The last step, before putting in an offer, was doing my homework about the neighborhood and house we decide to buy. Trulia gave me an average price per square foot for the neighborhood. That's useful to have. In our area, the county has a web site that gave me the square feet of the house and property, as well as what the current owners paid for the house. I can also look up what the owners mortgaged the property for. This will vary based on where you live, but it's probably worth poking around your county or municipality websites and see what you can come up with.
Having this information is important for a few reasons. I calculated for myself what the house 'should' be worth. I got a rough idea of what the current owner owed on the place using the mortgage information. I definitely wanted to make an offer I was confident meant the owner would not need to bring cash to the closing.
The first time we put an offer in on this house, there were 2 other offers, so we brought a good "what we think is fair" price. In general, though, I want to offer less than what I want to pay. The seller will probably want to counteroffer me, right? So start low. Great.
In our case, some other buyer initially put in a higher offer than we did, and 'got' the place. That was OK, we started looking at other places. Two months later, our agent called. The folks who put in the highest offer could not get a mortgage, so it was back on the market. Queue our reasonable, fair offer again, which we increased by a thousand bucks. After some negotiation, we landed at a price that was $5k over our very first offer, that was still totally within the range of "what I thought was a fair price for the house based on the information I had."
Going over what I had researched and decided is a fair price has a few implications. First off, if for some reason, we need to leave the house or the area sooner than we expected to, I wanted to make sure I could sell it to someone else without too much fuss. Pay more than the house is worth, and then we'll be the one bringing cash to the closing. Do not want! Also, having the most expensive house on our block means that I'm not going to get a good return on any improvements we make. We knew we wanted to things like build a new kitchen and upgrade a bathroom, and did not want to be in that situation either.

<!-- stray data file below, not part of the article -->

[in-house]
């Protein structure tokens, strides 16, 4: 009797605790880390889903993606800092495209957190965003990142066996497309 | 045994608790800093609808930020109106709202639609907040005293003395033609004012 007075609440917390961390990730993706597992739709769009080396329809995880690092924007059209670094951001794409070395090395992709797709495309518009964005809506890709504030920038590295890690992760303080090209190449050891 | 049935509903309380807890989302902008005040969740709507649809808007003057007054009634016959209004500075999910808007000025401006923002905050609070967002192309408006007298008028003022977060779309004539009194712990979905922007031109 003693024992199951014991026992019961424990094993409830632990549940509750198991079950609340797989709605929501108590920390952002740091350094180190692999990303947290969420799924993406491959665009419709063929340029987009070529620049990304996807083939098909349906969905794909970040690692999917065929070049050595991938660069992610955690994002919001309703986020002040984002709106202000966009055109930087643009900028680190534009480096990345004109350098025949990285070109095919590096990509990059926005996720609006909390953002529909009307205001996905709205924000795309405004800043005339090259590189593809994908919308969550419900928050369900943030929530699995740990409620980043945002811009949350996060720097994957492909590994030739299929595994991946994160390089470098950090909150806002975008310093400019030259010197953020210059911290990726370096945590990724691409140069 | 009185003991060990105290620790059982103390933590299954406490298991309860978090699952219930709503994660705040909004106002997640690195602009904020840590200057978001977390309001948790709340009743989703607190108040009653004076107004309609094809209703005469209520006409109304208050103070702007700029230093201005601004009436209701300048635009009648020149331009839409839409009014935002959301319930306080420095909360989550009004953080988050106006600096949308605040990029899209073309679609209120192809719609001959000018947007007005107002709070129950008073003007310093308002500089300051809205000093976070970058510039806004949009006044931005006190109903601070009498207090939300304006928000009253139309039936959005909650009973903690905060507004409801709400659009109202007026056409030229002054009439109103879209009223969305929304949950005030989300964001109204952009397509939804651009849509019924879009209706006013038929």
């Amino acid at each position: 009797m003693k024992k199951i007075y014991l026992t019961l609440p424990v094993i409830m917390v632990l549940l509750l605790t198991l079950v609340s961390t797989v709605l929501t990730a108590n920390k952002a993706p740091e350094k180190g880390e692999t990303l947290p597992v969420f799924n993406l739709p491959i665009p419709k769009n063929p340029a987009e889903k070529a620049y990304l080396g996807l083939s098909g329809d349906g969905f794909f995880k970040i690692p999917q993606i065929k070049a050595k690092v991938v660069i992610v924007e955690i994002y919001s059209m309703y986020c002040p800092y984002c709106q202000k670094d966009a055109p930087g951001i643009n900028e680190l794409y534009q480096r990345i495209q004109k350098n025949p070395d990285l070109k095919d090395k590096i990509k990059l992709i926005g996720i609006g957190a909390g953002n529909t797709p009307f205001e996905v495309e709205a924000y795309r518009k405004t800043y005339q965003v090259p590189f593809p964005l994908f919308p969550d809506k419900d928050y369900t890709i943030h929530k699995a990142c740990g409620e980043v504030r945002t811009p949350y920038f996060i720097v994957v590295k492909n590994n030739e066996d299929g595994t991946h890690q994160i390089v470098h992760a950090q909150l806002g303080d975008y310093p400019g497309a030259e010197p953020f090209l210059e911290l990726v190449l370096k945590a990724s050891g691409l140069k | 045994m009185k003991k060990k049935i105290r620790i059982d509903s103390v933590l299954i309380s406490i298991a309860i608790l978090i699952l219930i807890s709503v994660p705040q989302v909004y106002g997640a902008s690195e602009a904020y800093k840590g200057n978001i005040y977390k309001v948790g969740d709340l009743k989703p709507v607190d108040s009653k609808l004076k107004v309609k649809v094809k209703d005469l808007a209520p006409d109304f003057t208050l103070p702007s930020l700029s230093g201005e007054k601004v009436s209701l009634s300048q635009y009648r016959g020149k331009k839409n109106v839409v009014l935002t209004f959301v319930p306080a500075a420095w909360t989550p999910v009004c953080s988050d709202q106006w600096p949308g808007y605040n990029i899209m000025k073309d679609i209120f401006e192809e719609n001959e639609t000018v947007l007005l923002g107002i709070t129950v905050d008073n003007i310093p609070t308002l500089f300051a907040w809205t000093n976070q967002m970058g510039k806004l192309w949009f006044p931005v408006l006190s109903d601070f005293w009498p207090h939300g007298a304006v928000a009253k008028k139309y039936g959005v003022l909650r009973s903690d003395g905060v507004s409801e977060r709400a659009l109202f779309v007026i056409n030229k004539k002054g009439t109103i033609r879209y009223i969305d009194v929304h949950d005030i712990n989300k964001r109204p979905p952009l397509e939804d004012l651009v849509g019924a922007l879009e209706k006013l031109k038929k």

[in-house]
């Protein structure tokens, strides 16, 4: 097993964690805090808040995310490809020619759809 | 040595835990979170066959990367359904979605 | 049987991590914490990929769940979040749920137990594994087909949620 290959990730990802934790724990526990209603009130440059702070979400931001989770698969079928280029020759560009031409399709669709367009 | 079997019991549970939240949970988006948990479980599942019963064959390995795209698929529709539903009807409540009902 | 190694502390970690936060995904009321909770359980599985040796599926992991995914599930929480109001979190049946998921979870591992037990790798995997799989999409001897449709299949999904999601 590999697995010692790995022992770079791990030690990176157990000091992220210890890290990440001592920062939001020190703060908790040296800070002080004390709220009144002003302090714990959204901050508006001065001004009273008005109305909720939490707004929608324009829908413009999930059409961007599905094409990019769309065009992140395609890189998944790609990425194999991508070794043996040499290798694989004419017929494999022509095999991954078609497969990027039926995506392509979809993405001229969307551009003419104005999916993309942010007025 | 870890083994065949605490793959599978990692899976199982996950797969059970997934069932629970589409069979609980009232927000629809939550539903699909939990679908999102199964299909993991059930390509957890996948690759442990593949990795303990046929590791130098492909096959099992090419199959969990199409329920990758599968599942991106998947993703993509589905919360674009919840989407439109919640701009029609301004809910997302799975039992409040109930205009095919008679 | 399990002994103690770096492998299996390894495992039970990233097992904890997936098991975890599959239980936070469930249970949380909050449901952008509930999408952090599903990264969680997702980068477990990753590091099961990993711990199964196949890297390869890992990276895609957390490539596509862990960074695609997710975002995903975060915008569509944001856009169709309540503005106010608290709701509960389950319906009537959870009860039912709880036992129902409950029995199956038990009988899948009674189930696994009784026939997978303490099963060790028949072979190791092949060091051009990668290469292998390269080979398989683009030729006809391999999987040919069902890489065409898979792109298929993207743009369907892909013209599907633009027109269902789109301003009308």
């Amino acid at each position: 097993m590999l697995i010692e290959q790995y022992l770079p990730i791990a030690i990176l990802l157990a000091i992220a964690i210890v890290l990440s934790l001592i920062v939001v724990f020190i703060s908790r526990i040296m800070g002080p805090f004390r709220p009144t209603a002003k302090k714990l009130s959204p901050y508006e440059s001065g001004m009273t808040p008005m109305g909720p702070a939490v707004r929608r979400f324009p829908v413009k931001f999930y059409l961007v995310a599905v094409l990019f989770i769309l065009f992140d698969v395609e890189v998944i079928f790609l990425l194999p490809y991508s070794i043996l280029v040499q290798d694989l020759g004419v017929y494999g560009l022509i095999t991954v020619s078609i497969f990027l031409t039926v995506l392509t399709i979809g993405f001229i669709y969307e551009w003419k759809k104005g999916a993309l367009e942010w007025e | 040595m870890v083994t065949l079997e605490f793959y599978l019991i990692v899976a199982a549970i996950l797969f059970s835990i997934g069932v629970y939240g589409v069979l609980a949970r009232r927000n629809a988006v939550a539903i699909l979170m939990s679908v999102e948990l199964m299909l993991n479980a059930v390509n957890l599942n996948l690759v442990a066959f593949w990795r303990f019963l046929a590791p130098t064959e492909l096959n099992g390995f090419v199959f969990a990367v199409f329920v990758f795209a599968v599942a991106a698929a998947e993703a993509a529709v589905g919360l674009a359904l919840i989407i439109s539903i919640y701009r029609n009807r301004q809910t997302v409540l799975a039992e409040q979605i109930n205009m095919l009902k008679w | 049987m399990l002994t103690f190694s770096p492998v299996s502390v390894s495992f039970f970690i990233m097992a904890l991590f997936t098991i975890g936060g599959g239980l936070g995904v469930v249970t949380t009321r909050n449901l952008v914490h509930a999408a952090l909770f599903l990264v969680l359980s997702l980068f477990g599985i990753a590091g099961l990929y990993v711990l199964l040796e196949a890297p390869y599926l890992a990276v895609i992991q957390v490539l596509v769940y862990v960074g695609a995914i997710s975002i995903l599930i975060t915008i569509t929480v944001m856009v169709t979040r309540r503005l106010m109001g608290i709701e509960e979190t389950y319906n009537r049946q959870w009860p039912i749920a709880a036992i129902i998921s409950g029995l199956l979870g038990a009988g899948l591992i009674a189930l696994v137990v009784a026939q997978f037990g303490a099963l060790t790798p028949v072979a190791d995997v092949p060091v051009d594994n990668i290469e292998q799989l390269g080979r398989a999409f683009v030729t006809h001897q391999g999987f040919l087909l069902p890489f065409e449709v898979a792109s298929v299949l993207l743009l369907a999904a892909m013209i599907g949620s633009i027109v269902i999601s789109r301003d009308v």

Wow, this was long winded. I did say how much I over research stuff earlier, though, so hey, what can I do. I should also point out that I am pretty sure I drove my husband nuts during this whole thing, by plying him with more information than he wanted. He is a little more "seat of my pants offer" than I am, though. Between us, it seems to have worked out.
I am pretty curious how other people went about figuring out where they wanted to live and what they wanted to spend, so if you have a different way of going about this, post a comment! I'm a data girl, so of course my process involves a lot of information gathering.